In May 2017, Canada’s Innovation, Science and Economic Development (ISED) announced the decisions resulting from the consultation process in SMSE-002-17 entitled . Below are some of the main decisions:

  • Authorized use of higher power RLAN devices (HPODs), both indoor and outdoor, in the 5150-5250 MHz frequency band under a licensed regime.
  • Updated licensing application process means applications will be accepted from radiocommunication service providers and radiocommunication users as defined by the Radiocommunication Regulations, but will not be accepted from radiocommunication users who wish to operate HPODs for personal use.
  • Licensing will be on an “all-come all-served” basis, and all licenses will have equal access to the spectrum.
  • Licensing for spectrum licenses will be issued on a Tier 1 basis (i.e. Canada-wide), and will be given a one-year term.
  • No license fee will apply. Fees may be applied in the future should a fee be established following a consultation.

Taiwan – Simplified Approval Procedure for Bluetooth Devices

On June 7, 2017, Taiwan’s National Communication Commission (NCC) officially announced that a simplified Declaration of Conformity (DoC) scheme will be adopted effective July 1, 2017 to regulate the following list of Bluetooth Devices:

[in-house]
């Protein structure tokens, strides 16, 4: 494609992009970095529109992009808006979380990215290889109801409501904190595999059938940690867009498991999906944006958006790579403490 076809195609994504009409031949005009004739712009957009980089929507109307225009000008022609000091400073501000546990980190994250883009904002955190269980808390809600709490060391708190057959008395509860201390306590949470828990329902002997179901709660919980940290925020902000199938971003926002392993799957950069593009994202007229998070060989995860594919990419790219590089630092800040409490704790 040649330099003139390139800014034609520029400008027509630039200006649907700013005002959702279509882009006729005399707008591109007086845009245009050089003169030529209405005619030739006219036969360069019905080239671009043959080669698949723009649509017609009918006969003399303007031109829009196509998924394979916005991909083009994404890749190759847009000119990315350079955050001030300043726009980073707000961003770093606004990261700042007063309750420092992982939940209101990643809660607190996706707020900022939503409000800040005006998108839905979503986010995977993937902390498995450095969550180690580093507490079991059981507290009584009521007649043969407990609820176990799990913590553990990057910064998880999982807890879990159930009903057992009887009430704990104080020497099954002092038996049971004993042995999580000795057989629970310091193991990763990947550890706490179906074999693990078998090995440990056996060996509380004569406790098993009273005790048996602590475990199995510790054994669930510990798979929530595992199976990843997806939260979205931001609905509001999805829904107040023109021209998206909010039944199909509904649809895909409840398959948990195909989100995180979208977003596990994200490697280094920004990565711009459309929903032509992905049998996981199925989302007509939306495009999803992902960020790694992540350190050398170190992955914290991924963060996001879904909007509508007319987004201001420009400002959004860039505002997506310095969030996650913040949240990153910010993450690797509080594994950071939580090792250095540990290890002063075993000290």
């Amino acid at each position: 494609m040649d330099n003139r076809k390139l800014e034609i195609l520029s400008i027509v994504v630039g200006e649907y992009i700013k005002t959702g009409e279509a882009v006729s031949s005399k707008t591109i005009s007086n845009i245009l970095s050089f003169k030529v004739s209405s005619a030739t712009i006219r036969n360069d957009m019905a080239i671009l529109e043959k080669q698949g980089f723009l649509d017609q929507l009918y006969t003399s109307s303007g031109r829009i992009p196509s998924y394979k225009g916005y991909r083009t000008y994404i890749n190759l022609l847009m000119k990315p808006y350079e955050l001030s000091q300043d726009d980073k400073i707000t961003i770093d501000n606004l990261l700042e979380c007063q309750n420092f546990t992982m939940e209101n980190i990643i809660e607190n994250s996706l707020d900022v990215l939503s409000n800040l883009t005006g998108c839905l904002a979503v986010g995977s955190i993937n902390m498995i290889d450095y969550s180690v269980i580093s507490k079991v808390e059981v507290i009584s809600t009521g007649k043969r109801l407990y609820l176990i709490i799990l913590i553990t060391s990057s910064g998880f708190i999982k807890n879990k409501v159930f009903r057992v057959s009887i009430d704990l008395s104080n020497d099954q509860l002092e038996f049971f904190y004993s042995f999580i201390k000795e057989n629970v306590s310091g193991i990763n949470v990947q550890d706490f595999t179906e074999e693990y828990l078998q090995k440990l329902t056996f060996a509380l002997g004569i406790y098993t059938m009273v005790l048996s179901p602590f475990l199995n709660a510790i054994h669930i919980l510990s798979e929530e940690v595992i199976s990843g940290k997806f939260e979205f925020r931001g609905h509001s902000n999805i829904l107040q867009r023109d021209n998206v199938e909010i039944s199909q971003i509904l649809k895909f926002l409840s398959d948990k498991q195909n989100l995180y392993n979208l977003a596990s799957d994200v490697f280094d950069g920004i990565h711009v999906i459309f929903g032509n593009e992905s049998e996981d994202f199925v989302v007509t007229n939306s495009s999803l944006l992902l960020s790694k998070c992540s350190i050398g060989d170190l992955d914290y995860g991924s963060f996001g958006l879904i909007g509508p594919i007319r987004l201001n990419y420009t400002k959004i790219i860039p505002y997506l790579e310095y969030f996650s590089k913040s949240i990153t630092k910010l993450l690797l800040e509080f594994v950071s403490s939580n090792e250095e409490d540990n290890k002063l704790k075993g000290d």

• Bluetooth Mouse
  • Bluetooth Keyboard
  • Bluetooth Headset
  • Bluetooth Selfie Stick
  • Bluetooth Stylus Pen
  • Bluetooth Speaker, only D.C. powered

Under the new DoC scheme, the approval process will not require local testing as FCC test reports can be leveraged.

Pakistan – Addition to List of Devices Exempt from Type Approval

Pakistan’s Telecommunication Authority (PTA) has extended its list of devices which are exempt from Type Approval in Pakistan, adding Wi-Fi Access Points Operating in ISM Band (2.4-2.5 GHz, 5725-5.875 GHz) and conforming to PTA ISM Band Regulation SRO 287(I)/2016. This list was published May 26, 2017 as follows:

  1. Networking Equipment (Switches, Firewalls, Servers, Storage Devices)
  2. Laptops /Desktops/Personal Computer (PC)
  3. Tablet PC with Wi-Fi only Functionality (Non-Sim based devices)
  4. GPS only devices
  5. Smart Watches with Bluetooth/Wi-Fi functionality only (without SIM or tracking features)
  6. RFID/Bluetooth/NFC devices
  7. Wi-Fi Access Points operating in ISM Band (2.4 – 2.5 GHZ, 5725 – 5.875 GHz) and conforming to PTA ISM Band Regulation SRO 287(I)/2016

The listed devices do not require a Type Approval/No Objection Letter (NOC) from PTA, and may be directly imported as per customs procedures.

Vietnam – Test Report Requirements for 2G and 3G Devices

Vietnam’s Ministry of Information and Communications (MIC) recently indicated that as of June 1, 2017, 2G & 3G local test reports are no longer being accepted for Type Approval. Applications for these products must have test reports (for the 2G/3G portion) issued by recognized foreign laboratories (listed on MIC’s MRA list specifically for 2G/3G technology). It should be noted that due to the numerous complaints from local importers and local manufacturers regarding this new policy, MIC is reconsidering the decision and internal discussions are underway. It is expected that MIC will make a final decision soon. Until a decision is made, local test reports for 2G/3G technology will not be accepted.

South Africa – Reinstatement of SABS Certificate of Compliance Scheme

斗地主达人We were recently advised the following by our local agent with regard to the newly reinstated SABS certificate of compliance scheme:

  1. It is expected that the formal launch of the new scheme will be pushed out to July 18, 2017.